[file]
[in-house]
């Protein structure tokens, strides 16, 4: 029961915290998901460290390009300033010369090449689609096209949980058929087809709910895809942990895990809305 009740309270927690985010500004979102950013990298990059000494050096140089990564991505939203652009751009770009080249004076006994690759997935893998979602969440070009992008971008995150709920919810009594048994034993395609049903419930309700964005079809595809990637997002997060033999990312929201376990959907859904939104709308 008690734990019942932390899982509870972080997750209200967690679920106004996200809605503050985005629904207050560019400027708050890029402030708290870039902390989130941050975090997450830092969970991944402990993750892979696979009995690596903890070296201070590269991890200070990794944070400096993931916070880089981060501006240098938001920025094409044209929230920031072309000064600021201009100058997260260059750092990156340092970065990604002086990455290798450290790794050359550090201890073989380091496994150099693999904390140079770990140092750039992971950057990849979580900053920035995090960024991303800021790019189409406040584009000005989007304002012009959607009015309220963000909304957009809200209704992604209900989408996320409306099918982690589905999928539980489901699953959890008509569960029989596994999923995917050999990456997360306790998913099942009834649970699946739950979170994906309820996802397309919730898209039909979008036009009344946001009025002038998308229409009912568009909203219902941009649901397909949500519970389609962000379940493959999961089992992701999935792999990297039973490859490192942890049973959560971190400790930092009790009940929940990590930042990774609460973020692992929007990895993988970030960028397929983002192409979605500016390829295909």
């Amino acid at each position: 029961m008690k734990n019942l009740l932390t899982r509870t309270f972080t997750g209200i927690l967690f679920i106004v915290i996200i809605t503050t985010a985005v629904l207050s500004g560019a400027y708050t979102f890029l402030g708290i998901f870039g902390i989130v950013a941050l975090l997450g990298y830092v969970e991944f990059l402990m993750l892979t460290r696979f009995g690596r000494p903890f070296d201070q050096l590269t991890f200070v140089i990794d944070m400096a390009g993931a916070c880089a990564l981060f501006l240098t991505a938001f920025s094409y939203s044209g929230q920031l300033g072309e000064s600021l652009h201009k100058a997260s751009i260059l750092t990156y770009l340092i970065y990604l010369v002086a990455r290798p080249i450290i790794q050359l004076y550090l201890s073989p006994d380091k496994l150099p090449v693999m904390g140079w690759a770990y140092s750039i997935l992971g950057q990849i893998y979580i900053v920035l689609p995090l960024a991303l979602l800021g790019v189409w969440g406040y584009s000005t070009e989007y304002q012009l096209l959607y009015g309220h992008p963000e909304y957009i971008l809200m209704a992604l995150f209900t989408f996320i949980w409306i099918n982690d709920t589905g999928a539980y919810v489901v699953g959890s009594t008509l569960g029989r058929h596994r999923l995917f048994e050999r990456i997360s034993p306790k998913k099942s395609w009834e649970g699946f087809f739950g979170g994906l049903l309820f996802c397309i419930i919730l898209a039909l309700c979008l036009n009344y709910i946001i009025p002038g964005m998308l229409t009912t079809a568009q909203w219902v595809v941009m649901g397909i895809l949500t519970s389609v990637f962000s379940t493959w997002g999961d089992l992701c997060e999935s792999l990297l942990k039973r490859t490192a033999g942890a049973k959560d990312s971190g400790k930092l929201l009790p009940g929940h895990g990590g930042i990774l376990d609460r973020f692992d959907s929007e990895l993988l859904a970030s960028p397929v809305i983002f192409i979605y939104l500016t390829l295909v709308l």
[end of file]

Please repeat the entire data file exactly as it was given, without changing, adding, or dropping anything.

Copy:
[in-house]
């Protein structure tokens, strides 16, 4: 029961915290998901460290390009300033010369090449689609096209949980058929087809709910895809942990895990809305 009740309270927690985010500004979102950013990298990059000494050096140089990564991505939203652009751009770009080249004076006994690759997935893998979602969440070009992008971008995150709920919810009594048994034993395609049903419930309700964005079809595809990637997002997060033999990312929201376990959907859904939104709308 008690734990019942932390899982509870972080997750209200967690679920106004996200809605503050985005629904207050560019400027708050890029402030708290870039902390989130941050975090997450830092969970991944402990993750892979696979009995690596903890070296201070590269991890200070990794944070400096993931916070880089981060501006240098938001920025094409044209929230920031072309000064600021201009100058997260260059750092990156340092970065990604002086990455290798450290790794050359550090201890073989380091496994150099693999904390140079770990140092750039992971950057990849979580900053920035995090960024991303800021790019189409406040584009000005989007304002012009959607009015309220963000909304957009809200209704992604209900989408996320409306099918982690589905999928539980489901699953959890008509569960029989596994999923995917050999990456997360306790998913099942009834649970699946739950979170994906309820996802397309919730898209039909979008036009009344946001009025002038998308229409009912568009909203219902941009649901397909949500519970389609962000379940493959999961089992992701999935792999990297039973490859490192942890049973959560971190400790930092009790009940929940990590930042990774609460973020692992929007990895993988970030960028397929983002192409979605500016390829295909």
């Amino acid at each position: 029961m008690k734990n019942l009740l932390t899982r509870t309270f972080t997750g209200i927690l967690f679920i106004v915290i996200i809605t503050t985010a985005v629904l207050s500004g560019a400027y708050t979102f890029l402030g708290i998901f870039g902390i989130v950013a941050l975090l997450g990298y830092v969970e991944f990059l402990m993750l892979t460290r696979f009995g690596r000494p903890f070296d201070q050096l590269t991890f200070v140089i990794d944070m400096a390009g993931a916070c880089a990564l981060f501006l240098t991505a938001f920025s094409y939203s044209g929230q920031l300033g072309e000064s600021l652009h201009k100058a997260s751009i260059l750092t990156y770009l340092i970065y990604l010369v002086a990455r290798p080249i450290i790794q050359l004076y550090l201890s073989p006994d380091k496994l150099p090449v693999m904390g140079w690759a770990y140092s750039i997935l992971g950057q990849i893998y979580i900053v920035l689609p995090l960024a991303l979602l800021g790019v189409w969440g406040y584009s000005t070009e989007y304002q012009l096209l959607y009015g309220h992008p963000e909304y957009i971008l809200m209704a992604l995150f209900t989408f996320i949980w409306i099918n982690d709920t589905g999928a539980y919810v489901v699953g959890s009594t008509l569960g029989r058929h596994r999923l995917f048994e050999r990456i997360s034993p306790k998913k099942s395609w009834e649970g699946f087809f739950g979170g994906l049903l309820f996802c397309i419930i919730l898209a039909l309700c979008l036009n009344y709910i946001i009025p002038g964005m998308l229409t009912t079809a568009q909203w219902v595809v941009m649901g397909i895809l949500t519970s389609v990637f962000s379940t493959w997002g999961d089992l992701c997060e999935s792999l990297l942990k039973r490859t490192a033999g942890a049973k959560d990312s971190g400790k930092l929201l009790p009940g929940h895990g990590g930042i990774l376990d609460r973020f692992d959907s929007e990895l993988l859904a970030s960028p397929v809305i983002f192409i979605y939104l500016t390829l295909v709308l």